4. What is FCPS’ plan to address the needed areas of improvement as identified by the surveyed stakeholders?
Price Tag for Ann Arbor Public Schools Consultant: $441,130 (June 14, 2011 – AnnArbor.com)
Seminole Schools Spend a Bundle on Education Consultants (August 31, 2010 – Orlando Sentinel)
Boston Schools Seek Pricey Consultant (September 26, 2011 – Fox 25 Boston, MA)
$1 Million Survey on Newark Public School Reform Proves Inconclusive (January 6, 2011 – Dana Goldstein-The Nation)
More Consultant Spending Approved at January PEP Meeting (January 25, 2011 – NYC Public School Parents Blog)
Stimulus Leads to Frenzy of Demand for Consultants (January 28, 2011 – Edmoney.org)
It’s going to be an exciting week. By Tuesday night, we’ll know who our next school board will be.
Do you value the status quo that ignores community and teacher concerns?
– OR –
Do you value a new dynamic that engages the public as true partners for making improvements to our public schools?
The Washington Post values the status quo. They’ve endorsed a nearly straight Democratic party ticket. Actually I should say “She” has endorsed a nearly straight Democratic party ticket. Contrary to popular belief, these Washington Post endorsements are not issued by an objective editorial “board.” A single person at the Washington Post makes these endorsements – and she doesn’t even live in Virginia. Weigh the value of a Washington Post endorsement with some skepticism.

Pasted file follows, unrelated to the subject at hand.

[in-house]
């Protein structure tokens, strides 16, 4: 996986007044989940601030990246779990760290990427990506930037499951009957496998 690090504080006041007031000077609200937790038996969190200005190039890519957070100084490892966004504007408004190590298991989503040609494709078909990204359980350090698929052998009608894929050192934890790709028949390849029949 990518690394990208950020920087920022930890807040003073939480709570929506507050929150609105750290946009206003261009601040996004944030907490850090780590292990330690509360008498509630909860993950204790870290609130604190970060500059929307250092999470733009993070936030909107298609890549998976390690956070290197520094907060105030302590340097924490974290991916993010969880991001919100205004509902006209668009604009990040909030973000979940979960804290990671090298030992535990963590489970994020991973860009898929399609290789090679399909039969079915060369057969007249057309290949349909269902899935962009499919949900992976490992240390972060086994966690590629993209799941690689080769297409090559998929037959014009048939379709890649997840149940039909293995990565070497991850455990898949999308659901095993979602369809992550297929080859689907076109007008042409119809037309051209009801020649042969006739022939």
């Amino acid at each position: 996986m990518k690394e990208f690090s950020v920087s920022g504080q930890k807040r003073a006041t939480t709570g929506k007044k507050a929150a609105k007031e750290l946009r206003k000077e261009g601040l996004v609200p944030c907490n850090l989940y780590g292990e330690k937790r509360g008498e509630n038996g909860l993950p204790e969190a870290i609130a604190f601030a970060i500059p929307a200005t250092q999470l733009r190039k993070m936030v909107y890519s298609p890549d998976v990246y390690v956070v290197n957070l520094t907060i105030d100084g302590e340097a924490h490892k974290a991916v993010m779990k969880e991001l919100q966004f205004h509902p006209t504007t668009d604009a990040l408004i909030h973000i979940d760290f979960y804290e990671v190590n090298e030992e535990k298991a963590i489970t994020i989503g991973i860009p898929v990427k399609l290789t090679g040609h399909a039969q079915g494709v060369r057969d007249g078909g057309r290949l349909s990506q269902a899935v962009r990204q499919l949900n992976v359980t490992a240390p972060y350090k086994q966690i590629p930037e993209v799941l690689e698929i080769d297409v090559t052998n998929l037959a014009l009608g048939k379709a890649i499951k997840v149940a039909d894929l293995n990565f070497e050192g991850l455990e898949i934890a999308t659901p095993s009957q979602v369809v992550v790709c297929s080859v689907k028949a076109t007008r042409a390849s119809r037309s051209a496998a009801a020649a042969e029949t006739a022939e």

The Fairfax County Democratic Committee (FCDC) also values the status quo. They have stated they want a full Democratic-endorsed slate of candidates elected to the school board. They only care about party – not effectiveness or qualifications to serve.
Don’t the Washington Post and FCDC realize that Republicans and Independents send their children to public school too?
Are we to assume that if a parent is a Republican or Independent, their child doesn’t matter to Fairfax County Public Schools? They don’t seem to matter to the Washington Post or the Fairfax County Democratic Committee. And if a whole slate of Democratic-only endorsed candidates is elected, how will they represent you and your child if you aren’t an anointed, partisan Democrat?